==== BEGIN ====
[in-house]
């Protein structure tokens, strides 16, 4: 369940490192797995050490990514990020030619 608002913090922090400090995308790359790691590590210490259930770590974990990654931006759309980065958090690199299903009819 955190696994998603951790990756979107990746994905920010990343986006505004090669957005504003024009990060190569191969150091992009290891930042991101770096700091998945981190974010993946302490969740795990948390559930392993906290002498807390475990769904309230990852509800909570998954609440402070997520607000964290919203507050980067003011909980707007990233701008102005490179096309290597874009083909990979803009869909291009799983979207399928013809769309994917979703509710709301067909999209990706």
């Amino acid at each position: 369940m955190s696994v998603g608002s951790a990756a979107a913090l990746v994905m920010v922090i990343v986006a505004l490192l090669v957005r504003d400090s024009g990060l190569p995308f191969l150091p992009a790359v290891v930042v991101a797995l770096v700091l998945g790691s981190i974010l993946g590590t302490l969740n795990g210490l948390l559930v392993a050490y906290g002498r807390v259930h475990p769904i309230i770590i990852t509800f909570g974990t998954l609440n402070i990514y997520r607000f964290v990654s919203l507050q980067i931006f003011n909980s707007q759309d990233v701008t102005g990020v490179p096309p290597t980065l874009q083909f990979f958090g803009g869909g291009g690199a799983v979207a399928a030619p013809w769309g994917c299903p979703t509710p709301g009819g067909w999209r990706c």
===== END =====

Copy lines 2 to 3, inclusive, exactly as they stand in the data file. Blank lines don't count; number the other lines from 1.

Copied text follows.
């Protein structure tokens, strides 16, 4: 369940490192797995050490990514990020030619 608002913090922090400090995308790359790691590590210490259930770590974990990654931006759309980065958090690199299903009819 955190696994998603951790990756979107990746994905920010990343986006505004090669957005504003024009990060190569191969150091992009290891930042991101770096700091998945981190974010993946302490969740795990948390559930392993906290002498807390475990769904309230990852509800909570998954609440402070997520607000964290919203507050980067003011909980707007990233701008102005490179096309290597874009083909990979803009869909291009799983979207399928013809769309994917979703509710709301067909999209990706």
């Amino acid at each position: 369940m955190s696994v998603g608002s951790a990756a979107a913090l990746v994905m920010v922090i990343v986006a505004l490192l090669v957005r504003d400090s024009g990060l190569p995308f191969l150091p992009a790359v290891v930042v991101a797995l770096v700091l998945g790691s981190i974010l993946g590590t302490l969740n795990g210490l948390l559930v392993a050490y906290g002498r807390v259930h475990p769904i309230i770590i990852t509800f909570g974990t998954l609440n402070i990514y997520r607000f964290v990654s919203l507050q980067i931006f003011n909980s707007q759309d990233v701008t102005g990020v490179p096309p290597t980065l874009q083909f990979f958090g803009g869909g291009g690199a799983v979207a399928a030619p013809w769309g994917c299903p979703t509710p709301g009819g067909w999209r990706c």